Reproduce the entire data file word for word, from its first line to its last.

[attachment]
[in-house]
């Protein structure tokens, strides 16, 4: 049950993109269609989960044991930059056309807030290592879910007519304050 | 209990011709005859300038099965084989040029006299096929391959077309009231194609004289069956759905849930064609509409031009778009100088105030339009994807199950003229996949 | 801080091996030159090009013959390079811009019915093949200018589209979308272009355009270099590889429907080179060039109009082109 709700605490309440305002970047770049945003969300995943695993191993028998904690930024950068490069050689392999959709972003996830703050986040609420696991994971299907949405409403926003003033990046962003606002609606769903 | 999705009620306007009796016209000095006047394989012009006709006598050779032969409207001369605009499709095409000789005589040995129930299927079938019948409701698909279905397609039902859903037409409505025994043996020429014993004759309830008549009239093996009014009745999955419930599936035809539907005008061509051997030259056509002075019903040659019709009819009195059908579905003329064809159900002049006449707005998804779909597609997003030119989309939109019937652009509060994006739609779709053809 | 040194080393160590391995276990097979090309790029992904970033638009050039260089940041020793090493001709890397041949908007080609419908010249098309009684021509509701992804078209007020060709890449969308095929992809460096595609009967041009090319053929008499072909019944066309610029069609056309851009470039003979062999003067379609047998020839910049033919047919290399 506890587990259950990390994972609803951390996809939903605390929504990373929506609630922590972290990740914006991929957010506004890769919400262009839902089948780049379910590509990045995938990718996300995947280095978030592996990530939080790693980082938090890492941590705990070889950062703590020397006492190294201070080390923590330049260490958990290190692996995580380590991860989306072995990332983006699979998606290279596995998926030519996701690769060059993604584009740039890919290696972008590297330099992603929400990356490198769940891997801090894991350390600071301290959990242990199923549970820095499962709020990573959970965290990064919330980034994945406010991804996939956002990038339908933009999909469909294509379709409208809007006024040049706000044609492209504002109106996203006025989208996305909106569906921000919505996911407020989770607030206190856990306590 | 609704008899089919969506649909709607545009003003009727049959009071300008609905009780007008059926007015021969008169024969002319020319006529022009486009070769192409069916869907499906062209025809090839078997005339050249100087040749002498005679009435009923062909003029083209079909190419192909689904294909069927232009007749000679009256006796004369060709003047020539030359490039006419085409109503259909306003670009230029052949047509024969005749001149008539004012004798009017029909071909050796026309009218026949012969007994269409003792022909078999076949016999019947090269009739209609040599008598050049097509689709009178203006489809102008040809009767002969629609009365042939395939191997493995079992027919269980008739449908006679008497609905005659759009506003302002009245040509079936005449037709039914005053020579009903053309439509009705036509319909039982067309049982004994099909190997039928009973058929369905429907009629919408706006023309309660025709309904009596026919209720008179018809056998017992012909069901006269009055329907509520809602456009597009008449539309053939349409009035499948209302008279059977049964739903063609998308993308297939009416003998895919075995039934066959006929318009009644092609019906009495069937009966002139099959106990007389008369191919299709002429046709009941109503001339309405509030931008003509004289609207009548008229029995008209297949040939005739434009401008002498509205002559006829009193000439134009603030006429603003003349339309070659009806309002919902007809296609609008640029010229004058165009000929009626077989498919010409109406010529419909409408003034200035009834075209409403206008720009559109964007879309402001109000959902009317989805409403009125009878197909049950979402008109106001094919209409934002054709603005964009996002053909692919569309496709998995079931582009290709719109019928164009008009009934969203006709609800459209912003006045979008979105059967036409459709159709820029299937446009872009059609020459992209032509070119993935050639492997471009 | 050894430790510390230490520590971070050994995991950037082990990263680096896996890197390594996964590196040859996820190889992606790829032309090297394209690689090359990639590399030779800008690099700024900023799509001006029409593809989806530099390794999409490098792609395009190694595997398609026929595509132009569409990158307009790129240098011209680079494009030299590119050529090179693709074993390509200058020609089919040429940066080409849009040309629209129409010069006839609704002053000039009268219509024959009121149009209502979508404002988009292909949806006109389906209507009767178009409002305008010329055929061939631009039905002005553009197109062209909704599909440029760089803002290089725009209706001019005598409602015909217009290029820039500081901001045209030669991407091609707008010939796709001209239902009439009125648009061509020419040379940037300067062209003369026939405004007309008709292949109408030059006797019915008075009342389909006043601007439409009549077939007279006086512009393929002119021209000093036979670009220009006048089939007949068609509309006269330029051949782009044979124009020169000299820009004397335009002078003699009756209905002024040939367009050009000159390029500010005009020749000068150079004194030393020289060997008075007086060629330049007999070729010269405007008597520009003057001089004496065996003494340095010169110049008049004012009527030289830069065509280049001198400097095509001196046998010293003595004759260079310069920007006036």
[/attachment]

[in-house]
């Protein structure tokens, strides 16, 4: 049950993109269609989960044991930059056309807030290592879910007519304050 | 209990011709005859300038099965084989040029006299096929391959077309009231194609004289069956759905849930064609509409031009778009100088105030339009994807199950003229996949 | 801080091996030159090009013959390079811009019915093949200018589209979308272009355009270099590889429907080179060039109009082109 709700605490309440305002970047770049945003969300995943695993191993028998904690930024950068490069050689392999959709972003996830703050986040609420696991994971299907949405409403926003003033990046962003606002609606769903 | 999705009620306007009796016209000095006047394989012009006709006598050779032969409207001369605009499709095409000789005589040995129930299927079938019948409701698909279905397609039902859903037409409505025994043996020429014993004759309830008549009239093996009014009745999955419930599936035809539907005008061509051997030259056509002075019903040659019709009819009195059908579905003329064809159900002049006449707005998804779909597609997003030119989309939109019937652009509060994006739609779709053809 | 040194080393160590391995276990097979090309790029992904970033638009050039260089940041020793090493001709890397041949908007080609419908010249098309009684021509509701992804078209007020060709890449969308095929992809460096595609009967041009090319053929008499072909019944066309610029069609056309851009470039003979062999003067379609047998020839910049033919047919290399 506890587990259950990390994972609803951390996809939903605390929504990373929506609630922590972290990740914006991929957010506004890769919400262009839902089948780049379910590509990045995938990718996300995947280095978030592996990530939080790693980082938090890492941590705990070889950062703590020397006492190294201070080390923590330049260490958990290190692996995580380590991860989306072995990332983006699979998606290279596995998926030519996701690769060059993604584009740039890919290696972008590297330099992603929400990356490198769940891997801090894991350390600071301290959990242990199923549970820095499962709020990573959970965290990064919330980034994945406010991804996939956002990038339908933009999909469909294509379709409208809007006024040049706000044609492209504002109106996203006025989208996305909106569906921000919505996911407020989770607030206190856990306590 | 609704008899089919969506649909709607545009003003009727049959009071300008609905009780007008059926007015021969008169024969002319020319006529022009486009070769192409069916869907499906062209025809090839078997005339050249100087040749002498005679009435009923062909003029083209079909190419192909689904294909069927232009007749000679009256006796004369060709003047020539030359490039006419085409109503259909306003670009230029052949047509024969005749001149008539004012004798009017029909071909050796026309009218026949012969007994269409003792022909078999076949016999019947090269009739209609040599008598050049097509689709009178203006489809102008040809009767002969629609009365042939395939191997493995079992027919269980008739449908006679008497609905005659759009506003302002009245040509079936005449037709039914005053020579009903053309439509009705036509319909039982067309049982004994099909190997039928009973058929369905429907009629919408706006023309309660025709309904009596026919209720008179018809056998017992012909069901006269009055329907509520809602456009597009008449539309053939349409009035499948209302008279059977049964739903063609998308993308297939009416003998895919075995039934066959006929318009009644092609019906009495069937009966002139099959106990007389008369191919299709002429046709009941109503001339309405509030931008003509004289609207009548008229029995008209297949040939005739434009401008002498509205002559006829009193000439134009603030006429603003003349339309070659009806309002919902007809296609609008640029010229004058165009000929009626077989498919010409109406010529419909409408003034200035009834075209409403206008720009559109964007879309402001109000959902009317989805409403009125009878197909049950979402008109106001094919209409934002054709603005964009996002053909692919569309496709998995079931582009290709719109019928164009008009009934969203006709609800459209912003006045979008979105059967036409459709159709820029299937446009872009059609020459992209032509070119993935050639492997471009 | 050894430790510390230490520590971070050994995991950037082990990263680096896996890197390594996964590196040859996820190889992606790829032309090297394209690689090359990639590399030779800008690099700024900023799509001006029409593809989806530099390794999409490098792609395009190694595997398609026929595509132009569409990158307009790129240098011209680079494009030299590119050529090179693709074993390509200058020609089919040429940066080409849009040309629209129409010069006839609704002053000039009268219509024959009121149009209502979508404002988009292909949806006109389906209507009767178009409002305008010329055929061939631009039905002005553009197109062209909704599909440029760089803002290089725009209706001019005598409602015909217009290029820039500081901001045209030669991407091609707008010939796709001209239902009439009125648009061509020419040379940037300067062209003369026939405004007309008709292949109408030059006797019915008075009342389909006043601007439409009549077939007279006086512009393929002119021209000093036979670009220009006048089939007949068609509309006269330029051949782009044979124009020169000299820009004397335009002078003699009756209905002024040939367009050009000159390029500010005009020749000068150079004194030393020289060997008075007086060629330049007999070729010269405007008597520009003057001089004496065996003494340095010169110049008049004012009527030289830069065509280049001198400097095509001196046998010293003595004759260079310069920007006036």